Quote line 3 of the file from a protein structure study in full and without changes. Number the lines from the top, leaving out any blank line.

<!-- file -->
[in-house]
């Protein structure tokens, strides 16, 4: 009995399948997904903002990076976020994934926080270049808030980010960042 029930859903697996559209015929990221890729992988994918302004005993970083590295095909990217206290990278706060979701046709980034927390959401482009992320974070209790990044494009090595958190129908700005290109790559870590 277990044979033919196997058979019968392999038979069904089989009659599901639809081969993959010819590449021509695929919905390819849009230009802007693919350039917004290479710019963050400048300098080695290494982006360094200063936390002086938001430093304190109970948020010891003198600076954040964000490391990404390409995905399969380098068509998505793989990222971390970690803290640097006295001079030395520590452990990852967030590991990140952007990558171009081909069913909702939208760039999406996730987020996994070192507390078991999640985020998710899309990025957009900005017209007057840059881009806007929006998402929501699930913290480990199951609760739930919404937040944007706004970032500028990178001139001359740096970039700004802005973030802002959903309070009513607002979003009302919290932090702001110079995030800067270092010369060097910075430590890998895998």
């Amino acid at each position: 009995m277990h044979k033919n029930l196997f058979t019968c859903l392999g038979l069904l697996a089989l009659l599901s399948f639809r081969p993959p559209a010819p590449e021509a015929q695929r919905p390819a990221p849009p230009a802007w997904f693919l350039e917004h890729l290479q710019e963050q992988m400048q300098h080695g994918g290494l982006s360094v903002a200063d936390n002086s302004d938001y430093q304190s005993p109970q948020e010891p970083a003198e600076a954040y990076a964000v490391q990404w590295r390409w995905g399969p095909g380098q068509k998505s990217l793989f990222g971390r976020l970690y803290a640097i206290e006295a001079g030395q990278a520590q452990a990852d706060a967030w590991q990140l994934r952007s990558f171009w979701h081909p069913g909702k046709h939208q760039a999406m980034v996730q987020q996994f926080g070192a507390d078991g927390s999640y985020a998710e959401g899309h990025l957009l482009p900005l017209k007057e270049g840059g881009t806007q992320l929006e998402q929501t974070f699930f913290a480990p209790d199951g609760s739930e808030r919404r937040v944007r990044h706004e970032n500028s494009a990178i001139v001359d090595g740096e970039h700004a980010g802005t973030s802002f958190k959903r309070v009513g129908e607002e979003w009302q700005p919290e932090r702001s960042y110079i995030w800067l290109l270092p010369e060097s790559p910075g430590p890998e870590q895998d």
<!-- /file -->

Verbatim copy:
């Amino acid at each position: 009995m277990h044979k033919n029930l196997f058979t019968c859903l392999g038979l069904l697996a089989l009659l599901s399948f639809r081969p993959p559209a010819p590449e021509a015929q695929r919905p390819a990221p849009p230009a802007w997904f693919l350039e917004h890729l290479q710019e963050q992988m400048q300098h080695g994918g290494l982006s360094v903002a200063d936390n002086s302004d938001y430093q304190s005993p109970q948020e010891p970083a003198e600076a954040y990076a964000v490391q990404w590295r390409w995905g399969p095909g380098q068509k998505s990217l793989f990222g971390r976020l970690y803290a640097i206290e006295a001079g030395q990278a520590q452990a990852d706060a967030w590991q990140l994934r952007s990558f171009w979701h081909p069913g909702k046709h939208q760039a999406m980034v996730q987020q996994f926080g070192a507390d078991g927390s999640y985020a998710e959401g899309h990025l957009l482009p900005l017209k007057e270049g840059g881009t806007q992320l929006e998402q929501t974070f699930f913290a480990p209790d199951g609760s739930e808030r919404r937040v944007r990044h706004e970032n500028s494009a990178i001139v001359d090595g740096e970039h700004a980010g802005t973030s802002f958190k959903r309070v009513g129908e607002e979003w009302q700005p919290e932090r702001s960042y110079i995030w800067l290109l270092p010369e060097s790559p910075g430590p890998e870590q895998d």